Nova Scotia Power has submitted an application to the Nova Scotia Utility and Review Board seeking a general rate increase over the next three years.
If approved, residential customers would see an average annual rate increase of 3.3 per cent, or about $5 per month, for 2022, 2023 and 2024.
Nova Scotia Power's president and CEO Peter Gregg said this is the first general rate application the utility has filed in a decade.
"I want our customers to know, we don't take decisions of raising rates lightly. We understand the impact that rates increases can have on our customers, and it's been a huge consideration as we've contemplated filing this application," he said Thursday.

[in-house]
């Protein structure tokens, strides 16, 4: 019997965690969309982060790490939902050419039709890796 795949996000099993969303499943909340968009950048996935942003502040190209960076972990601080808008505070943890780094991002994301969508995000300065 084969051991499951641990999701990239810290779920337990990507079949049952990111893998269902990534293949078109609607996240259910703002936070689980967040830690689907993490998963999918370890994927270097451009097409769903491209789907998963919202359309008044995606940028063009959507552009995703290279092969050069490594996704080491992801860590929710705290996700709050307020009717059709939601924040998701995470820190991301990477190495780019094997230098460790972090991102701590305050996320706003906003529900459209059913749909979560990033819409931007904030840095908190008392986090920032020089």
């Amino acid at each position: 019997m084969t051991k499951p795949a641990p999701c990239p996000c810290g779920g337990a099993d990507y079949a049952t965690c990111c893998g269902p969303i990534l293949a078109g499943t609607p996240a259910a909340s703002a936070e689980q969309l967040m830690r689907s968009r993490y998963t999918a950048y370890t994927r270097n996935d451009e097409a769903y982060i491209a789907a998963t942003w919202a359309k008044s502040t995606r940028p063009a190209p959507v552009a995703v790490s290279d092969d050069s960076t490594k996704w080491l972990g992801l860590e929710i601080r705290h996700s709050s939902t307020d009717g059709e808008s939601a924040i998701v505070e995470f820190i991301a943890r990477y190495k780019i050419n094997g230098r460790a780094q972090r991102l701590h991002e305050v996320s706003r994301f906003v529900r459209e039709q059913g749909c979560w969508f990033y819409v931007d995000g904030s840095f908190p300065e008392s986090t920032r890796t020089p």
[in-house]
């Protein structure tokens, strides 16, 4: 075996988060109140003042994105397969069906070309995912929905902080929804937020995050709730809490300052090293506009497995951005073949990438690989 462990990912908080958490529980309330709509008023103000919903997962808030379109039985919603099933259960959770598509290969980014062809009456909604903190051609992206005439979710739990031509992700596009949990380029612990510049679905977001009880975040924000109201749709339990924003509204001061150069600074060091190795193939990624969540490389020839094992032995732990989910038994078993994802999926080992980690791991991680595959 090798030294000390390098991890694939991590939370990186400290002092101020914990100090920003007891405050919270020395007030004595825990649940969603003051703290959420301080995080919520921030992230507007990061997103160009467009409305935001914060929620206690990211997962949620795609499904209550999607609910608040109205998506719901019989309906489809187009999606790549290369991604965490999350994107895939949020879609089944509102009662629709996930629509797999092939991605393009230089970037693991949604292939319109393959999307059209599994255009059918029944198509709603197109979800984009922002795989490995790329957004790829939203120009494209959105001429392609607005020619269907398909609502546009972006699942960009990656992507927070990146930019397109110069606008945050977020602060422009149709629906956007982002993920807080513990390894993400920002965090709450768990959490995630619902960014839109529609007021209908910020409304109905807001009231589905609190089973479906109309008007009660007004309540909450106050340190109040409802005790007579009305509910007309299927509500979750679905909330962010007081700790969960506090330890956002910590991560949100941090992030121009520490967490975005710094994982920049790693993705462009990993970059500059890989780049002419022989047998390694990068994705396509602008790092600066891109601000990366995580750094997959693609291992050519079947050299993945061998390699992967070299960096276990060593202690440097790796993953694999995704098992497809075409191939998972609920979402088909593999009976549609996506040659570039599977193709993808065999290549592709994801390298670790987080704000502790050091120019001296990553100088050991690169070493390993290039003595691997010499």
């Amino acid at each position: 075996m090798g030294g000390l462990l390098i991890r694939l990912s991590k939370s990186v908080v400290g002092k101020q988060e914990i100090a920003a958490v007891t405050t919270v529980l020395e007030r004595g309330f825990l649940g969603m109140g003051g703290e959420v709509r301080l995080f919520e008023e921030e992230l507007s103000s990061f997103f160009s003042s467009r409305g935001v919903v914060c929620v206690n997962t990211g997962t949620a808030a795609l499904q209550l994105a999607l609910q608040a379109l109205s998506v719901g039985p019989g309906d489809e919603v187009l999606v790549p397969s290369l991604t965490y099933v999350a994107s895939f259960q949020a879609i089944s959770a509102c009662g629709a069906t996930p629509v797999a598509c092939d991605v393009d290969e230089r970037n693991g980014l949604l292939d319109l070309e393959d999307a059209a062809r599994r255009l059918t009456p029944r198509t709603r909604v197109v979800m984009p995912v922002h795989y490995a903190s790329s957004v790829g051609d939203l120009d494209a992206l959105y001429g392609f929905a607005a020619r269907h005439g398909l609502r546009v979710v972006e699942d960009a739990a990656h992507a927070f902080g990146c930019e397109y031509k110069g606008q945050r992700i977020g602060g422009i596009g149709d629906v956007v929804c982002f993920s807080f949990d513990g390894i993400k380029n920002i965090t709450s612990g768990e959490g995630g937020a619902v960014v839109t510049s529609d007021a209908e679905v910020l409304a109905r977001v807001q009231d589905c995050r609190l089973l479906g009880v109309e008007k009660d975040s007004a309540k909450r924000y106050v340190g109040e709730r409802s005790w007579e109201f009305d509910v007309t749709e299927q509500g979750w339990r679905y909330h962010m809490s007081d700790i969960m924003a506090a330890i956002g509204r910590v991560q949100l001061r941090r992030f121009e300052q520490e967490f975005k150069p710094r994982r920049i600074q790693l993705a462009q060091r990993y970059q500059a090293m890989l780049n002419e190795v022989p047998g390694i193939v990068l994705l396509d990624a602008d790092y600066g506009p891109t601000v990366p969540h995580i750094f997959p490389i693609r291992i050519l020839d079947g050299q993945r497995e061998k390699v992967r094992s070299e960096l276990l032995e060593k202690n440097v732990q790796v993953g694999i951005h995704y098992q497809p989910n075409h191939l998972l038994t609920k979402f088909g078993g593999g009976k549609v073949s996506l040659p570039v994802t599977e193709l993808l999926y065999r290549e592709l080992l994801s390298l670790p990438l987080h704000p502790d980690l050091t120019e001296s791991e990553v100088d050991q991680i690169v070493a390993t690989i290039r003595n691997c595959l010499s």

Nova Scotia Power says the extra funds are needed to cover an increase in severe weather events, improve reliability and meet clean energy goals, including phasing out coal fired electricity.
"We're embarking on the largest transformation in our company's history," Gregg said. "We're essentially taking a system that took us approximately 50 years to build, and the challenge will be to transform that system in less than 10 years."
"That means we need change how we make, deliver and store electricity, and we need to continue to strengthen and modernize our electricity system so it can stand up to changing weather and meet the energy needs of our customers."
Nova Scotia Power says there will be opportunities for people to provide feedback during a public review process, which will take place before the UARB makes a final decision.
If approved, the review board will determine when this year's rate increase will kick in, which the utility says likely wouldn't be until August. For 2023 and 2024, the increases would take effect on the first day of those years.